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Of Painting The Face Post by :Andrew_Murray Category :Essays Author :T. T. Date :October 2011 Read :2837

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Of Painting The Face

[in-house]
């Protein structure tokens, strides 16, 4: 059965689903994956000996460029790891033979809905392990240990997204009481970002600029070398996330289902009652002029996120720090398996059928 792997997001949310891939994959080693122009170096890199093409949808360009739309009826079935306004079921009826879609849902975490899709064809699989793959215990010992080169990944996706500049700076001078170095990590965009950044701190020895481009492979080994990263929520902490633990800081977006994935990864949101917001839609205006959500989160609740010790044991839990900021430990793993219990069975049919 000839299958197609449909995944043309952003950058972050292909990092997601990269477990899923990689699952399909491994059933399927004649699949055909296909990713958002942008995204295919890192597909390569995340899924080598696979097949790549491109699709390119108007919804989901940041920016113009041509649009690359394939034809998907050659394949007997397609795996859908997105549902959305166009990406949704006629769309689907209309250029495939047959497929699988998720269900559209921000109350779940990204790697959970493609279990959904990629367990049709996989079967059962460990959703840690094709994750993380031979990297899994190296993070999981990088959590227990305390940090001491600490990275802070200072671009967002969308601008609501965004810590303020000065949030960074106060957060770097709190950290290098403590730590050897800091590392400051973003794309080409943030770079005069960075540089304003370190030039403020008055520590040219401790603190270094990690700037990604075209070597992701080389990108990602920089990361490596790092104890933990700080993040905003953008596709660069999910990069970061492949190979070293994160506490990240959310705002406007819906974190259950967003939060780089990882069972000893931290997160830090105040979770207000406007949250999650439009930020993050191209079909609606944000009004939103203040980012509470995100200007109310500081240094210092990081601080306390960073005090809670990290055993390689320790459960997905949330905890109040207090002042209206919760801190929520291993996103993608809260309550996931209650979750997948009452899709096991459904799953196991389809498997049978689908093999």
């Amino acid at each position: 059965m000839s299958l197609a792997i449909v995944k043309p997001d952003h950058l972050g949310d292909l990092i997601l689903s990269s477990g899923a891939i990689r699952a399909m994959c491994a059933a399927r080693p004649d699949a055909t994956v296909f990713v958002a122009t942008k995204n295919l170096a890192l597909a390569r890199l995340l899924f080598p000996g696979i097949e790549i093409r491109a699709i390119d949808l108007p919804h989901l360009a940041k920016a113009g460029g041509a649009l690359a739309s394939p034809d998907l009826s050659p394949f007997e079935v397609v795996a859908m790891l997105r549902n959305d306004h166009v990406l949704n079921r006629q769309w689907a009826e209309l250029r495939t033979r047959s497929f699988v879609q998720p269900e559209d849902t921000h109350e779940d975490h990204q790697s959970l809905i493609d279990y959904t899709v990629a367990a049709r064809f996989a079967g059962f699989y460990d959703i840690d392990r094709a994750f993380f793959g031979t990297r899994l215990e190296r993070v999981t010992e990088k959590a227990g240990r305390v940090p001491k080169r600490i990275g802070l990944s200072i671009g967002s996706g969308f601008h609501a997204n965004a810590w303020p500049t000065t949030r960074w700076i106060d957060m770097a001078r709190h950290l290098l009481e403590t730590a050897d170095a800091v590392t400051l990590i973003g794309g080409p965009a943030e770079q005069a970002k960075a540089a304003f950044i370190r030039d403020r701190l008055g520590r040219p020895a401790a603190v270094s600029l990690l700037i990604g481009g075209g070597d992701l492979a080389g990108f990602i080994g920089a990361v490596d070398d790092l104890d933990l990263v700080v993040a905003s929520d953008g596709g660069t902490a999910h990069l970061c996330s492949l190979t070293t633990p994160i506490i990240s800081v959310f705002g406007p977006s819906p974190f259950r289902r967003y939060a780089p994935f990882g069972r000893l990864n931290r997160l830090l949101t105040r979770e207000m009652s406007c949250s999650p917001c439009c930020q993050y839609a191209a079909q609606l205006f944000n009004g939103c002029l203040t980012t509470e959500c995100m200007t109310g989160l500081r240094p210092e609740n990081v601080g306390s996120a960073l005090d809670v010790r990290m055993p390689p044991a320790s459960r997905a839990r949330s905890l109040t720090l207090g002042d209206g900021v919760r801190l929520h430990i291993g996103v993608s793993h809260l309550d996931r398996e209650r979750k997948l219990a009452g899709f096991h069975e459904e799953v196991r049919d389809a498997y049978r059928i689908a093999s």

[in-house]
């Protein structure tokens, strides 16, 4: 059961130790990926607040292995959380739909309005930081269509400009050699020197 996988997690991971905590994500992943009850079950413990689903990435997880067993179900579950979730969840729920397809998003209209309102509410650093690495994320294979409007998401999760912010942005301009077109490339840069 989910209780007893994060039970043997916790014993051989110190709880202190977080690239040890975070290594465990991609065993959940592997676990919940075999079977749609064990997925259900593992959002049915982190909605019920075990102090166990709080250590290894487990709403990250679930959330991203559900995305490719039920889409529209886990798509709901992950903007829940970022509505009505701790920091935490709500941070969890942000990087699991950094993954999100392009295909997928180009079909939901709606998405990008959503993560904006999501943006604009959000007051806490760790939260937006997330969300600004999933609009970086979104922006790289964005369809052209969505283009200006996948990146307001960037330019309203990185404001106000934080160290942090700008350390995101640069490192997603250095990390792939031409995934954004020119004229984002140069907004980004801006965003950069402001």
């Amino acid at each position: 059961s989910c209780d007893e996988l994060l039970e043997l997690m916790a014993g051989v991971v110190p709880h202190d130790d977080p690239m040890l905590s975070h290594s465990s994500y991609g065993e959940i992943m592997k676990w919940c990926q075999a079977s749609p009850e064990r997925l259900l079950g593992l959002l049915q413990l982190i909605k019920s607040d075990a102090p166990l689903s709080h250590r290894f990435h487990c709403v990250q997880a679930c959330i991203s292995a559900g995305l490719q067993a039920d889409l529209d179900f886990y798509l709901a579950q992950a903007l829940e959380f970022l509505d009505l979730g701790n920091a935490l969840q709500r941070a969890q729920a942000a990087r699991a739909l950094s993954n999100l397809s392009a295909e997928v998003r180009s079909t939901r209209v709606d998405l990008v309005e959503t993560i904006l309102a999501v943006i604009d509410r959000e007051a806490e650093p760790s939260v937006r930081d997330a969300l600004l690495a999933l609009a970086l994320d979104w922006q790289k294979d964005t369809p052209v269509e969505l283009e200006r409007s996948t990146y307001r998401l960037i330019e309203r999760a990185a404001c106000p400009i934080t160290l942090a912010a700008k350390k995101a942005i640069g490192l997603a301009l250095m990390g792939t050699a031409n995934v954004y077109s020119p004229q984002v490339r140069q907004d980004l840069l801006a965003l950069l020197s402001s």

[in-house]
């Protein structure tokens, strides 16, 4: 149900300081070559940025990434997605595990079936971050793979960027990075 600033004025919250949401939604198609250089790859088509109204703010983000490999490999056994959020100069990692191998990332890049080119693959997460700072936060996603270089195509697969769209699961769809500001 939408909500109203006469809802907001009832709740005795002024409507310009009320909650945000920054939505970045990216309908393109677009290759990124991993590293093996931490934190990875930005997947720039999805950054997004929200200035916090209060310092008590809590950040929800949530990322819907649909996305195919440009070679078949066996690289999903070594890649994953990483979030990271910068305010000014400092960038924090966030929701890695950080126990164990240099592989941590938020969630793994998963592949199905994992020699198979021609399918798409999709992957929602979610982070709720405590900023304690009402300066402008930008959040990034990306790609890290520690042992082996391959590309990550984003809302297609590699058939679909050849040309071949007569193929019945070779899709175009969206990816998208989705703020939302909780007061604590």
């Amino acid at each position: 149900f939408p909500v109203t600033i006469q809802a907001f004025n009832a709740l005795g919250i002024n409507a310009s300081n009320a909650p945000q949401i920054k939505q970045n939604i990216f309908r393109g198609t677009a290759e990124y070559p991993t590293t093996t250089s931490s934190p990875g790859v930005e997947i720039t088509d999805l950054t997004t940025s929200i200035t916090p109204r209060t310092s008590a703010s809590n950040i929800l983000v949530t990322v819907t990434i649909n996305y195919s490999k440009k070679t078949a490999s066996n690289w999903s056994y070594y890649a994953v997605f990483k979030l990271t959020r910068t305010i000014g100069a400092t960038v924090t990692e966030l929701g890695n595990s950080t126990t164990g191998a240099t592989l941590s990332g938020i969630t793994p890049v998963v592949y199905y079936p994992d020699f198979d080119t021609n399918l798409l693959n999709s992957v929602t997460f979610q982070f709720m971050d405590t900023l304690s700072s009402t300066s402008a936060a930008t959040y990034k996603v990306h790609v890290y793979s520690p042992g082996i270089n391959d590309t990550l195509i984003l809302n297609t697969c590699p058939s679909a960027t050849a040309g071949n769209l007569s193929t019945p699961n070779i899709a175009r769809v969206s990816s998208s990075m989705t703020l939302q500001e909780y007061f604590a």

If that which is most ancient be best, then the face that one is borne with, is better than it that is borrowed: Nature is more ancient than Art, and Art is allowed to help Nature, but not to hurt it; to mend it, but not to mar it; for perfection, but not for perdition: but this artificiall facing doth corrupt the naturall colour of it. Indeed God hath given a man oil for his countenance, as He hath done wine for his heart, to refresh and cheere it; but this is by reflection and not by plaister-worke; by comforting, and not by dawbing and covering; by mending and helping the naturall colour, and not by marring or hiding it with an artificiall lit. What a miserable vanity is it a man or woman beholding in a glasse their borrowed face, their bought complexion, to please themselves with a face that is not their owne? And what is the cause they paint? Without doubt nothing but pride of heart, disdaining to bee behind their neighbour, discontentment with the worke of God, and vaine glory, or a foolish affectation of the praise of men. This kind of people are very hypocrites, seeming one thing and being another, desiring to bee that in show which they cannot be in substance, and coveting to be judged that, they are not: They are very grosse Deceivers; for they study to delude men with shewes, seeking hereby to bee counted more lovely creatures than they are, affecting that men should account that naturall, which is but artificiall. I may truly say they are deceivers of themselves; for if they thinke they doe well to paint, they are deceived; if they think it honest and just to beguile men, and to make them account them more delicate and amiable, then they are in truth, they are deceived; if they thinke it meete that that should bee counted God's worke, which is their owne, they are deceived: If they thinke that shall not one day give account unto Christ of idle deeds, such as this, as well as of idle words, they are deceived; if they thinke that God regards not such trifles, but leaves them to their free election herein; they are deceived. Now they that deceive themselves, who shall they be trusted with? A man, that is taken of himselfe, is in a worse taking than he that is caught of another. This self-deceiver, is a double sinner: he sinnes in that he is deceived, hee sinnes again in that he doth deceive himself. To bee murdered of another is not a sin in him that is murdered; but for a man to be deceived in what he is forbidden, is a sinne; it were better to bee murdered, than so to be deceived: For there the body is but killed, but here the soule herself is endangered. Now, how unhappy is the danger, how grievous is the sin, when a man is merely of himself indangered? It is a misery of miseries for a man to bee slaine with his owne sword, with his owne hand, and long of his owne will: Besides, this painting is very scandalous, and of ill report; for any man therefore to use it, is to thwart the precept of the Holy Ghost in Saint Paul, who saith unto the Phillippians in this wise, Whatsoever things are true (but a painted face is a false face) whatsoever things are venerable (but who esteems a painted face venerable?) whatsoever things are just (but will any man of judgement say, that to paint the face is a point of justice? Who dare say it is according to the will of God which is the rule of justice?